This episode stands out for several reasons. We flash back to the beginning of Carol’s exile by Rick after he figures out that she killed two of the survivors to save the rest of the group from infection in the prison. At first, Carol is shattered by being forced out of a group she’s fought so hard to protect and regards as family. She’s tougher than she was in the first few seasons, but she’s still fragile. She returns to a women’s shelter in Atlanta she would run to before the apocalypse when her abusive husband Ed became violent with her and her daughter, Sophia.
Then we flash to the present where she and Daryl are in search of fellow survivor Beth, who’s been kidnapped. They track her to Atlanta and stay in the same women’s shelter to take cover for the night. We learn that Daryl, too, was abused by his alcoholic father.
Why it works: Norman Reedus (Daryl) and Melissa McBride (Carol) have solid chemistry and writers Matthew Negrete and Corey Reed make the most of it, using quiet, sparse scenes to show how abuse survivors communicate and ultimately bond.
“This Sorrowful Life”
Season 3, Episode 15
Written by: Greg Nicotero
Directed by: Greg Nicotero
Rick makes a deal with the Governor (leader of a rival survivors group in Woodbury) to trade newcomer and Samurai katana-wielding Michonne to prevent a siege on the prison. As a captive, Michonne blinded the Governor in one eye and killed his walker daughter Penny, so he wants her back to torture and kill at his pleasure. It’s left up to former Governor henchman and Daryl’s assh*le brother Merle to explain to Rick just how terrible that decision is. But Rick won’t budge and sends a bound Michonne with Merle off to Woodbury.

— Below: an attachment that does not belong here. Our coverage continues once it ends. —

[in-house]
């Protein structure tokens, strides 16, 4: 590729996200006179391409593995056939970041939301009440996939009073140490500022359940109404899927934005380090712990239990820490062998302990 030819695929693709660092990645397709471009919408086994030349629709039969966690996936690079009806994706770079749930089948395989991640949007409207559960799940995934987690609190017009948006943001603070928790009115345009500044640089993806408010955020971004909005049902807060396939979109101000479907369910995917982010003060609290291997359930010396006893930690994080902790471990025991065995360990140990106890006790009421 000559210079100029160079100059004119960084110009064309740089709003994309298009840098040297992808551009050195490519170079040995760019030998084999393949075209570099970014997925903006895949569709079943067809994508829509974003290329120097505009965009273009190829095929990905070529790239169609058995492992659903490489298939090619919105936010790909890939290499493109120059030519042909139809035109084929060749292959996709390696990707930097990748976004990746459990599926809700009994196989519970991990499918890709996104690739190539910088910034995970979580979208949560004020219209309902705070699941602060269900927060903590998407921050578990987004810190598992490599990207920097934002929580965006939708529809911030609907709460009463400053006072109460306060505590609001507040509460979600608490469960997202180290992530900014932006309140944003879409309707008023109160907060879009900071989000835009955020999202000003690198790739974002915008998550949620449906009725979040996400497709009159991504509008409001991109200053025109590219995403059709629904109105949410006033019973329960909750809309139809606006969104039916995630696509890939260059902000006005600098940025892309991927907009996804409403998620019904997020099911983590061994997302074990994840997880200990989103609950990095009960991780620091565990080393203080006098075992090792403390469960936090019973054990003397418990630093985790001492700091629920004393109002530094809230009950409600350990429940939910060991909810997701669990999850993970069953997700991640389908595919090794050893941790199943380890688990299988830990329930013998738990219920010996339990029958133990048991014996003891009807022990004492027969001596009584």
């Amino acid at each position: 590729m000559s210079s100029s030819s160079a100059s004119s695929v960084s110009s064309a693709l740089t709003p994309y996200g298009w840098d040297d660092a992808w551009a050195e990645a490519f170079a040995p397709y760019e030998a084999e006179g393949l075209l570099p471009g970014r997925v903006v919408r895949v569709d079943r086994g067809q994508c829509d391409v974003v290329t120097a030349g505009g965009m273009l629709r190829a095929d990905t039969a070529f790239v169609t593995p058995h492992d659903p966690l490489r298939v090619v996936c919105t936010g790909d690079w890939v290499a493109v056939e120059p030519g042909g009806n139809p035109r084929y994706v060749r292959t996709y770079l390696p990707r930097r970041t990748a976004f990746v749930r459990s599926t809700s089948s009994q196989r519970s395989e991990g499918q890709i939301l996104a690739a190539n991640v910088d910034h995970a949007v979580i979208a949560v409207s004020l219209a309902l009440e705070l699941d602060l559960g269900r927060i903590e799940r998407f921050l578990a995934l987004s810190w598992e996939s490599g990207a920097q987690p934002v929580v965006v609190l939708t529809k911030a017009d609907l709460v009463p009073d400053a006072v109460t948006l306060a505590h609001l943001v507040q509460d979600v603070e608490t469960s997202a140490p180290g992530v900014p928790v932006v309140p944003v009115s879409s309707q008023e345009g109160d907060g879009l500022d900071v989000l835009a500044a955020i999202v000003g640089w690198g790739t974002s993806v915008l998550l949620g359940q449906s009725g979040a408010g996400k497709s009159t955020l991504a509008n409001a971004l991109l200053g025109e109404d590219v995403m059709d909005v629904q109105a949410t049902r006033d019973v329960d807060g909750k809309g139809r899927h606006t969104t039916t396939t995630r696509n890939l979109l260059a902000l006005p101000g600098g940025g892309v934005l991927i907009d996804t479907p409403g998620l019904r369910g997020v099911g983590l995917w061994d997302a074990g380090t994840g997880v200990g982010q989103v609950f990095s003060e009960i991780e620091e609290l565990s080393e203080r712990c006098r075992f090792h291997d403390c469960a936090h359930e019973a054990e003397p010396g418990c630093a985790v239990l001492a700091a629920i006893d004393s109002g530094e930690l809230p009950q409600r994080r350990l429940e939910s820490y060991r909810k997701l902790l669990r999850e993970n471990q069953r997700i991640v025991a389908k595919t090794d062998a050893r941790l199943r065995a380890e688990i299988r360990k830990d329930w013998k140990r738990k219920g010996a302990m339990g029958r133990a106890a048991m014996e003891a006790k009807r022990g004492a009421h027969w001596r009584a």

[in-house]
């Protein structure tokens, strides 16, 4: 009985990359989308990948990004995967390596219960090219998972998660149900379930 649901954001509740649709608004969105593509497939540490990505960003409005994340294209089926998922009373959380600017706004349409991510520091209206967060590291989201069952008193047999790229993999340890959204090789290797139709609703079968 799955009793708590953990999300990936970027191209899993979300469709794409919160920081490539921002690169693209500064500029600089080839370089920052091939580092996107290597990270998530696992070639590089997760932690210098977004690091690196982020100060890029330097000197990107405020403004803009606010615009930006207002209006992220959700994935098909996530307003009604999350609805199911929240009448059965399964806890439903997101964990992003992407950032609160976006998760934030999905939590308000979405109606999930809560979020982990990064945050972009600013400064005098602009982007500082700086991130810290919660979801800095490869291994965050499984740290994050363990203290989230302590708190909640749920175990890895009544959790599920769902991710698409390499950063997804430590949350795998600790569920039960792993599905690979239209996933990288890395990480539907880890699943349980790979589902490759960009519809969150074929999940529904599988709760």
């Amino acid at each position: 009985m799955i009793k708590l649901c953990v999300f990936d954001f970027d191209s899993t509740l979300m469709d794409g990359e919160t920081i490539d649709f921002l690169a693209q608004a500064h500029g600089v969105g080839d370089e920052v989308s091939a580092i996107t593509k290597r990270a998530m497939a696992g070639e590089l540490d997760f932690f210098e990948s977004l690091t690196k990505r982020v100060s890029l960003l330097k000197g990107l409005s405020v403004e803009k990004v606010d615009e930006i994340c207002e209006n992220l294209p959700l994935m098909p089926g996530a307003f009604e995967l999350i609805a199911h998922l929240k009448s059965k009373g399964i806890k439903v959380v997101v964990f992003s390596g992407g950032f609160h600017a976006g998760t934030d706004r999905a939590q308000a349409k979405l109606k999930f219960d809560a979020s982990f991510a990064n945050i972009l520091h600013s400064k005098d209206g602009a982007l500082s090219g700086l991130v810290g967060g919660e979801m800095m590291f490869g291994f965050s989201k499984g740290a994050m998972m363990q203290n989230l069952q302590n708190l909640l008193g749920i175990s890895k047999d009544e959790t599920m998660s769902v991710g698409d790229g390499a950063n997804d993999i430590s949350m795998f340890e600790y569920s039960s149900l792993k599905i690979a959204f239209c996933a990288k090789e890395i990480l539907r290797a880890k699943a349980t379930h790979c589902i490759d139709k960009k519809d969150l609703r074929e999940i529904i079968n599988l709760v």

Along the way, Merle decides he’s had enough of being a bad guy. He cuts Michonne loose and heads to Woodbury, solo, determined to do a lot of damage before sacrificing himself for a shot at redemption. After taking out a bunch of the Governor’s men, the Governor kills Merle but leaves him to turn (only killing the brain prevents a person from becoming a walker). Daryl, who tracked his brother back to Woodbury, finds walker Merle munching on a body. He is devastated. We feel the loss with him.
Why it works: Can we all agree that Greg Nicotero is a talented dude? Besides, producing, directing, and heading up the special makeup FX on The Walking Dead, he’s got quite the knack for writing as well. In this episode, Nicotero takes us on a journey that made us comfortable with just how uncomfortable the show can get. He also knows a thing or two about storytelling. Trust your actors. Write challenging scenes. They will rise to the occasion. This was Michael Rooker’s (Merle) episode and he demonstrates why he’s still a working actor after a couple of decades. Nicotero gave Rooker the words and actions and Rooker broke our hearts.
“When the Dead Come Knocking”
Season 3, Episode 7
Written by: Frank Renzulli
Directed by: Daniel Sackheim
Maggie and Glenn are taken hostage by Merle, now working for the Governor as a hired gun. Well, in the case of Merle, a one-armed guy with a knife for a right hand. The pair are kept in separate rooms and menaced by Merle and the Governor for knowledge regarding the survivors at the prison sanctuary. Glenn must fight his way out of a locked room with a rabid walker as part of Merle’s revenge for being handcuffed to a roof back in season 1 (hence the missing hand), and Maggie must endure the lecherous threat of the Governor.
Why it works: Not every episode needs a bunch of monologuing characters. Writer Frank Renzuli demonstrates that quiet, measured violence is just as affective as a walker herd or shoot-out.